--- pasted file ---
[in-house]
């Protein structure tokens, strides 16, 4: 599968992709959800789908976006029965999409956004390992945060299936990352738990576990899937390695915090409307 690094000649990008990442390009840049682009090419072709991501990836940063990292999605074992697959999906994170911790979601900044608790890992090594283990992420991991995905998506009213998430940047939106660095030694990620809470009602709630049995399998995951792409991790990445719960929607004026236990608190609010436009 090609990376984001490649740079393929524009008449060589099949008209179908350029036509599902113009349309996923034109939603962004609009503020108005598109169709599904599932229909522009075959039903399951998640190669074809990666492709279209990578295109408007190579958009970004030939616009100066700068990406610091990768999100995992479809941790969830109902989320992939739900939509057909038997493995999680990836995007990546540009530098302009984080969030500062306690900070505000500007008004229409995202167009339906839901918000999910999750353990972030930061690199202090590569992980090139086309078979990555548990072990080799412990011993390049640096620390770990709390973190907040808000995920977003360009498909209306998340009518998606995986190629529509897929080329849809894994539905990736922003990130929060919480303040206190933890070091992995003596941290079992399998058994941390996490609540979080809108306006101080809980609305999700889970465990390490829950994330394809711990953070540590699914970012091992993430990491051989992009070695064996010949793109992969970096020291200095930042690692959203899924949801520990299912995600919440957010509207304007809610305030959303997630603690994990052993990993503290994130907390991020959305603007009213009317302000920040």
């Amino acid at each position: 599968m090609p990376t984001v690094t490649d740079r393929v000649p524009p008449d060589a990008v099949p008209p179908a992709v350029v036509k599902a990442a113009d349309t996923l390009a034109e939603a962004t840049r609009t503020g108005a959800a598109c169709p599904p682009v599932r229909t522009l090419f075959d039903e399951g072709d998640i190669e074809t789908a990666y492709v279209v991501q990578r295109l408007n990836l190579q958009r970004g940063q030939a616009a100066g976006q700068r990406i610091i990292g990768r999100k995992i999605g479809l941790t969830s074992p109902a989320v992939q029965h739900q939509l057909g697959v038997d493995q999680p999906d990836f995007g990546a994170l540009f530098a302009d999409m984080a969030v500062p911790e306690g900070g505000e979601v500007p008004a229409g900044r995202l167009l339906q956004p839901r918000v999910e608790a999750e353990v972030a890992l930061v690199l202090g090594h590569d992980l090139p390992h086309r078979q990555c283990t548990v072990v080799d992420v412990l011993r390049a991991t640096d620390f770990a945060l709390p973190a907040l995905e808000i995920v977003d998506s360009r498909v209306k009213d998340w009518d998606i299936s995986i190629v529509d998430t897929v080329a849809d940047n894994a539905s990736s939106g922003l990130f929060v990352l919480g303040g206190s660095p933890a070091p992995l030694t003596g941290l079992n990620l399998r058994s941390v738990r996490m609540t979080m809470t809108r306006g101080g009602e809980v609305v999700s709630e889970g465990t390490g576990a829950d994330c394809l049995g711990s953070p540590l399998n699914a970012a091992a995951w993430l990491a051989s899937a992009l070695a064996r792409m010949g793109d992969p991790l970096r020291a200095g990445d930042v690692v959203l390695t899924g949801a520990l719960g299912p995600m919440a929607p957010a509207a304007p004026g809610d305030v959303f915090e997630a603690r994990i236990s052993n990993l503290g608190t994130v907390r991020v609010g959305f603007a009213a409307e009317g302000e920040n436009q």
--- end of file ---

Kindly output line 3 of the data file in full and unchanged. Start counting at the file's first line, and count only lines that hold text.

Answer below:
């Amino acid at each position: 599968m090609p990376t984001v690094t490649d740079r393929v000649p524009p008449d060589a990008v099949p008209p179908a992709v350029v036509k599902a990442a113009d349309t996923l390009a034109e939603a962004t840049r609009t503020g108005a959800a598109c169709p599904p682009v599932r229909t522009l090419f075959d039903e399951g072709d998640i190669e074809t789908a990666y492709v279209v991501q990578r295109l408007n990836l190579q958009r970004g940063q030939a616009a100066g976006q700068r990406i610091i990292g990768r999100k995992i999605g479809l941790t969830s074992p109902a989320v992939q029965h739900q939509l057909g697959v038997d493995q999680p999906d990836f995007g990546a994170l540009f530098a302009d999409m984080a969030v500062p911790e306690g900070g505000e979601v500007p008004a229409g900044r995202l167009l339906q956004p839901r918000v999910e608790a999750e353990v972030a890992l930061v690199l202090g090594h590569d992980l090139p390992h086309r078979q990555c283990t548990v072990v080799d992420v412990l011993r390049a991991t640096d620390f770990a945060l709390p973190a907040l995905e808000i995920v977003d998506s360009r498909v209306k009213d998340w009518d998606i299936s995986i190629v529509d998430t897929v080329a849809d940047n894994a539905s990736s939106g922003l990130f929060v990352l919480g303040g206190s660095p933890a070091p992995l030694t003596g941290l079992n990620l399998r058994s941390v738990r996490m609540t979080m809470t809108r306006g101080g009602e809980v609305v999700s709630e889970g465990t390490g576990a829950d994330c394809l049995g711990s953070p540590l399998n699914a970012a091992a995951w993430l990491a051989s899937a992009l070695a064996r792409m010949g793109d992969p991790l970096r020291a200095g990445d930042v690692v959203l390695t899924g949801a520990l719960g299912p995600m919440a929607p957010a509207a304007p004026g809610d305030v959303f915090e997630a603690r994990i236990s052993n990993l503290g608190t994130v907390r991020v609010g959305f603007a009213a409307e009317g302000e920040n436009q």